As we unpacked our personal perspectives on this, and then transitioned into what we can and want to do about it as a company, that trepidation has given way to energy. The more we talked about it as a team, the more I realized that there are things that we can actually do to make a difference. As an executive search firm, we have the opportunity to elevate people of color, women, and other marginalized communities, by displaying for our clients all of their glory and competency.  If we can change the composition of leadership for the better in the organizations we partner with, we can make a tangible difference. I don’t want to overstate this, and we are coming to this endeavor with humility, open hearts, and open minds. We have a lot to learn, and know that the things we do will not change the world. But they might change the world for a family and therefore a generation. We find ourselves in a unique position where our day-to-day work demands that we expose talented people to opportunity, and in doing so, also fine tune our own expertise, that, when shared with the next generation of talent, has the potential to change their trajectory. We can change the way we execute on, and deliver our work, and we can be deliberate in elevating and exposing talent of color to opportunity. We can also leverage our expertise to give back to marginalized communities, volunteering our time and know-how to prepare individuals earlier in their careers for the road ahead.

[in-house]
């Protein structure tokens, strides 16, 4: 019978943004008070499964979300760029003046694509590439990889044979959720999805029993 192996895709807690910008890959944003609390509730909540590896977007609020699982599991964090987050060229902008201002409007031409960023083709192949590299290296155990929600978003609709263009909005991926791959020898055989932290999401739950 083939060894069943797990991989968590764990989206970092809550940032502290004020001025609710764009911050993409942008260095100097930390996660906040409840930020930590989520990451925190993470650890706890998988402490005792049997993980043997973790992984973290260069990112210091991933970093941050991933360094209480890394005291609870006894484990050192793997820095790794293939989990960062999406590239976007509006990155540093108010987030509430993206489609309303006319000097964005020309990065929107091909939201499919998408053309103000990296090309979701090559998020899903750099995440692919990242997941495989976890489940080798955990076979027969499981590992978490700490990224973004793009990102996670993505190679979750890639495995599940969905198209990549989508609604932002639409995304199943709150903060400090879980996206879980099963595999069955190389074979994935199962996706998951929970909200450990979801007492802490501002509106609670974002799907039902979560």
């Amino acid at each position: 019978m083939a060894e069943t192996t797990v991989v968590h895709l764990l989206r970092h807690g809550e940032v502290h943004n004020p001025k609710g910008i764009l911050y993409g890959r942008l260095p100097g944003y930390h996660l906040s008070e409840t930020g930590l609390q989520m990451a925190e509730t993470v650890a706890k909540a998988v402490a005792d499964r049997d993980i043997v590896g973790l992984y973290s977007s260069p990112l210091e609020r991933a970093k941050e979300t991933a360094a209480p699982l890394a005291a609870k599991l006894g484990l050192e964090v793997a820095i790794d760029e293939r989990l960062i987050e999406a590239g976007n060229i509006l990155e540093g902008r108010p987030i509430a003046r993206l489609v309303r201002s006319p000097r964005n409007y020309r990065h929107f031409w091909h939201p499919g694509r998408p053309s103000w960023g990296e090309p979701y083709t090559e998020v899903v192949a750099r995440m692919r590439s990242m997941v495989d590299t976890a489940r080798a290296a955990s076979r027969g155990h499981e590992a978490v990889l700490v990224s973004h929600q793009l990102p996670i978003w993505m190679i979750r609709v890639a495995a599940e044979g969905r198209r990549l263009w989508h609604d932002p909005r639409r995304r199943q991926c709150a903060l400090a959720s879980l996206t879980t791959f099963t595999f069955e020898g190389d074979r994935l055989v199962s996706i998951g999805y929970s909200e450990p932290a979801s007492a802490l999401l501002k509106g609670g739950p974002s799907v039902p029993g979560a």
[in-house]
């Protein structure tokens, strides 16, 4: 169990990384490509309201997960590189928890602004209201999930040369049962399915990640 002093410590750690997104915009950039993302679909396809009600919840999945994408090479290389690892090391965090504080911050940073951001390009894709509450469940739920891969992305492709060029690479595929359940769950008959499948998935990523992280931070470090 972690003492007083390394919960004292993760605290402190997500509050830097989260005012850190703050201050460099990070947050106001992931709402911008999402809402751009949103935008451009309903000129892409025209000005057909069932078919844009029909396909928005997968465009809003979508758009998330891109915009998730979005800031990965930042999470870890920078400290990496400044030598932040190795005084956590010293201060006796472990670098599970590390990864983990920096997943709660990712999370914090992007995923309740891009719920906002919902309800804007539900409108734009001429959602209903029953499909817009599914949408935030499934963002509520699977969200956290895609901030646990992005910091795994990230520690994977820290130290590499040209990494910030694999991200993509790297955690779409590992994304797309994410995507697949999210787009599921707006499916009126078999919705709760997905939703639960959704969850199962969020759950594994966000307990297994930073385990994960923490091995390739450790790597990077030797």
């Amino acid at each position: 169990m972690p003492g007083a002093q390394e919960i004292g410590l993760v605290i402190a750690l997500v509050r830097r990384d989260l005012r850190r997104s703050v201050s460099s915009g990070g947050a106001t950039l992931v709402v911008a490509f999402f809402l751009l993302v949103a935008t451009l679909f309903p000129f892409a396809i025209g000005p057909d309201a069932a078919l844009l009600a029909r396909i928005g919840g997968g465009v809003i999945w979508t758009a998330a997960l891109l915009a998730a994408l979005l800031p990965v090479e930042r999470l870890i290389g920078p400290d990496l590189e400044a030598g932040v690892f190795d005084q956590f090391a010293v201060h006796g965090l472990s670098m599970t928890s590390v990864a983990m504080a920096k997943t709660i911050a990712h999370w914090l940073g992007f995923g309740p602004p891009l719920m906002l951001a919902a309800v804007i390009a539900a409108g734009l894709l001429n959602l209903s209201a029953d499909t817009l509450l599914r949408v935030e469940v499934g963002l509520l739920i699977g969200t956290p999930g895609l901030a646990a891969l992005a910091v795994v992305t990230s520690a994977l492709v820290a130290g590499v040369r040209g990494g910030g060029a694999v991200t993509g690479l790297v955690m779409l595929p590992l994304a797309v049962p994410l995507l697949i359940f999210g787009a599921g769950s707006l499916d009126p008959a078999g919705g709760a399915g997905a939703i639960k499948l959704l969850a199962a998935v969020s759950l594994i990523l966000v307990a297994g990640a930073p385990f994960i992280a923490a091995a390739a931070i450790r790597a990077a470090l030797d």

Search, Invest, Give Back. Those are the 3 pillars that we’ve built our company around, and so create a framework for injecting DEI efforts into our core infrastructure. ‘Aequitas’ is Latin for Integrity and Equity. Up until now, that provided a nice dual meaning for how we approach our work, and our willingness to take equity in our clients for doing it. As we enter our 7th year of operation, that Equity translation holds new meaning, and requires that we turn inward to dissect how we do things.